Monday, November 20, 2006

Ruby : Split ignores empty fields

I was very annoyed today to discover that the split method in Ruby, which turns strings into arrays, was behaving erratically when it came to blank fields at the end of the string.  For instance:

"1,2,3" => [1,2,3]   that is correct, but

"1,2,3," => [1,2,3]   which is not, I'd expect a fourth, empty field.

Turns out that split has a "limit" parameter which controls this.  Here's the doc for it:

If the limit parameter is omitted, trailing null fields are suppressed. If limit is a positive number, at most that number of fields will be returned (if limit is 1, the entire string is returned as the only entry in an array). If negative, there is no limit to the number of fields returned, and trailing null fields are not suppressed.

In other words if I do this, "1,2,3,".split(",",-1) then I get what I wanted - [1,2,3,'']

Not sure why that rule is there, but there ya go.

 

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Tuesday, November 14, 2006

My Inspiron : Happy Ending!

I haven't posted for a bit on this story (originals here and here), so this will be a long one.  Luckily, it ends happily :).

Context : Had a Dell Inspiron 5150 laptop.  It stopped charging, and I gave up on it.  Then came notification of something called the Lundell Settlement which basically said that if you had such a machine with such a problem, you could get it fixed.  I sent it in, and on top of that a Dell customer advocate apparently found my blog on the subject and checked in to see if he could help me with anything.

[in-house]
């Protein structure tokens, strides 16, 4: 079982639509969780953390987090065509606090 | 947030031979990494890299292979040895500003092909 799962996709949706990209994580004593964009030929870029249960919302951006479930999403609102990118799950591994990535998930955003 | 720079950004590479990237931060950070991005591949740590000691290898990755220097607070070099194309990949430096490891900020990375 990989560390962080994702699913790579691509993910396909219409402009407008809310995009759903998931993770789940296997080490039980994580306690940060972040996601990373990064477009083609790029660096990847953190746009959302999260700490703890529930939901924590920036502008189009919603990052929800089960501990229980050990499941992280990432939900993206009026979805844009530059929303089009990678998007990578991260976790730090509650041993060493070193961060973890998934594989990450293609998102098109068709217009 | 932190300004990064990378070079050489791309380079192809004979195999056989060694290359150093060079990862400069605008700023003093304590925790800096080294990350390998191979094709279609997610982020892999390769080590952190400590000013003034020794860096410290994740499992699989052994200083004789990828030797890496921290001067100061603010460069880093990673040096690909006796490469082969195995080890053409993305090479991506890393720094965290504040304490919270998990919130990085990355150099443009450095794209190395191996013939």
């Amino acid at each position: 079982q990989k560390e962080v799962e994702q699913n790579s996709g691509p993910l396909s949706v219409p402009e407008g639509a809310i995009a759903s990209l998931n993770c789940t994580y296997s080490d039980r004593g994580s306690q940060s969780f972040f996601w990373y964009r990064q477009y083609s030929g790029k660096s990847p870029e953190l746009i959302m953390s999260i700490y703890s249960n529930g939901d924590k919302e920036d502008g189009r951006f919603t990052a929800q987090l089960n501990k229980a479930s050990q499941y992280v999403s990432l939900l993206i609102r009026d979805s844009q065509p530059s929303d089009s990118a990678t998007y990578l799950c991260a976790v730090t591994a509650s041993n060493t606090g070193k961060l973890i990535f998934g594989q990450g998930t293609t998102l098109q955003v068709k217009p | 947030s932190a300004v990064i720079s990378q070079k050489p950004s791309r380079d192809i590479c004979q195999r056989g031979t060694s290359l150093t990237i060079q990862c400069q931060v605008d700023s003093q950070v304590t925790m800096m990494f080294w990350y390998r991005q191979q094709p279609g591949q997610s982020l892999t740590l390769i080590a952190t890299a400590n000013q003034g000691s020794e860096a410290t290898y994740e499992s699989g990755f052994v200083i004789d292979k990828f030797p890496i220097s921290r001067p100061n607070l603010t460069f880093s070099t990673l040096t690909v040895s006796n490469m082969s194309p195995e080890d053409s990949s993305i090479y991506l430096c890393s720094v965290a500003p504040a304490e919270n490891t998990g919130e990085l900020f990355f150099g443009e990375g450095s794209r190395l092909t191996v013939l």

Let me just say that it was great to have such a personal contact with customer support.  At first I thought that I should only use that channel for special circumstances, and was still working my way through the automated voice units until Todd just said, "Don't even go through that path, just tell me and I'll get you the info."  Gotta love that.  He even called me instead of emailing all the time.

So, back to the story.  There was a bit of a problem at first when they got the machine open.  I was told that the problem was damage from a spill, that it affected motherboard, video and keyboard, and that it was not a covered problem.  That it would be very expensive.  This was a complete surprise to me, and I ranted like a crazy person.  This had been my daily machine.  I'm the kind of geek that carries his laptop with him daily.  I used it up until the day it wouldn't charge anymore.  I did not have any memory of a spill.  So needless to say, I was upset.  I even accused them of just randomly pouring liquid onto machines on their end, just so they wouldn't have to fix them.